“In traditional concurrent systems, multiple tasks often have to wait for each other, which leads to slowdowns when processing a large volume of data,” Jack Platts, co-founder of Hypersphere — a cryptocurrency venture capital fund that invests in gaming projects — told Cointelegraph. “Transactions.”

“In the context of blockchain networks, this parallel processing capacity becomes vital to maintaining high transaction throughput,” Platts continued. As users initiate more transactions, the system can handle them simultaneously, ensuring faster confirmation times and improving overall network performance. This is especially crucial for blockchain games, where real-time interactions and fast processing are essential to provide a smooth and enjoyable gaming experience.

Some blockchain games, such as Ember Sword, have already integrated parallel processing into their development processes. “In developing Ember Sword, we use parallel processing with our ECS,” Mark Laursen, co-founder and CEO of game development company Bright Star Studios, told Cointelegraph. [entity component system] Solution. Typically, there will be a need to manually merge multiple threads and make complex decisions on a system-by-system basis.

“However, in our scenario,” Laursen continued, “the read and write requirements and the ordering of dependencies are specified, allowing our engine to discern the most efficient way to schedule and parallelize those systems.”

Suppose a player in a blockchain game wants to transfer an in-game item in the form of a non-fungible token, such as transferring a legendary sword from his chest (a wallet for long-term storage) to his inventory (the wallet used for gaming).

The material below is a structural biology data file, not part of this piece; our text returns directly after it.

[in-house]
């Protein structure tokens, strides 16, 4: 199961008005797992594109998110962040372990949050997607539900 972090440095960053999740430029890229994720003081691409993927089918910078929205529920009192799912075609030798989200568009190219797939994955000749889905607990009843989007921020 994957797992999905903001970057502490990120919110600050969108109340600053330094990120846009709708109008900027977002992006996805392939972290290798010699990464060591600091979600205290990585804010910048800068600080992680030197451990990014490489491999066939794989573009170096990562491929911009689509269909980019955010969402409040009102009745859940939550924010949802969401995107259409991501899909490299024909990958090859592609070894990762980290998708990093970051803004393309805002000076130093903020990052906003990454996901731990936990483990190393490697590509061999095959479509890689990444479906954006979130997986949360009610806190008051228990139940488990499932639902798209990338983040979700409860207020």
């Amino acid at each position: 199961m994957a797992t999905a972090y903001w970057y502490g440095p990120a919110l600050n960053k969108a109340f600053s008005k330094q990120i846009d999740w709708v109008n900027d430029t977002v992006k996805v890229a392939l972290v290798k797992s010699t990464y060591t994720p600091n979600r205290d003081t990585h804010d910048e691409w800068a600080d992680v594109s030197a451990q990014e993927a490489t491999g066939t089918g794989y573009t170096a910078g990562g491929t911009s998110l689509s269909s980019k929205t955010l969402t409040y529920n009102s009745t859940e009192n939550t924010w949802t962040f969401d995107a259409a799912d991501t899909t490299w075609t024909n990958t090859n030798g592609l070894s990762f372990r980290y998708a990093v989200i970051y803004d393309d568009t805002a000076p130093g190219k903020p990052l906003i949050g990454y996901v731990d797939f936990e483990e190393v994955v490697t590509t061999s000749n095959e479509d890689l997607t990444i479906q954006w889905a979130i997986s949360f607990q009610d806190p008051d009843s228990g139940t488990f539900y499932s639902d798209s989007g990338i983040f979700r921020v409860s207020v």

The transfer can be done instantly for a low or near-zero fee, in the same way that a player can simply click and drag a sword from their inventory and move it to a merchant or chest in a traditional game.

Additionally, by using asynchronous messaging, blockchain developers can design DApps that are more resilient to fluctuations in network conditions and temporary failures.

“The actor model actually enhances the reliability of applications running on the blockchain,” Pavel Salas, chief growth officer at the Gear Foundation — the organization behind the Gear Protocol — told Cointelegraph, “The actor model actually enhances the reliability of applications running on the blockchain,” adding:

“Since actors process messages independently, failures or problems with one actor do not affect the others, preventing cascading failures and improving overall system robustness. Suppose there are disturbances or problems in the network, the actor model allows the system to recover.” quickly and continue working smoothly.

This can be useful for decentralized applications of blockchain games if there is a network outage, allowing the game to continue running despite any issues with its blockchain.

Moreover, asynchronous message processing improves the scalability of blockchain networks. Traditional concurrent approaches may lead to bottlenecks and performance degradation as the number of users and transactions increases.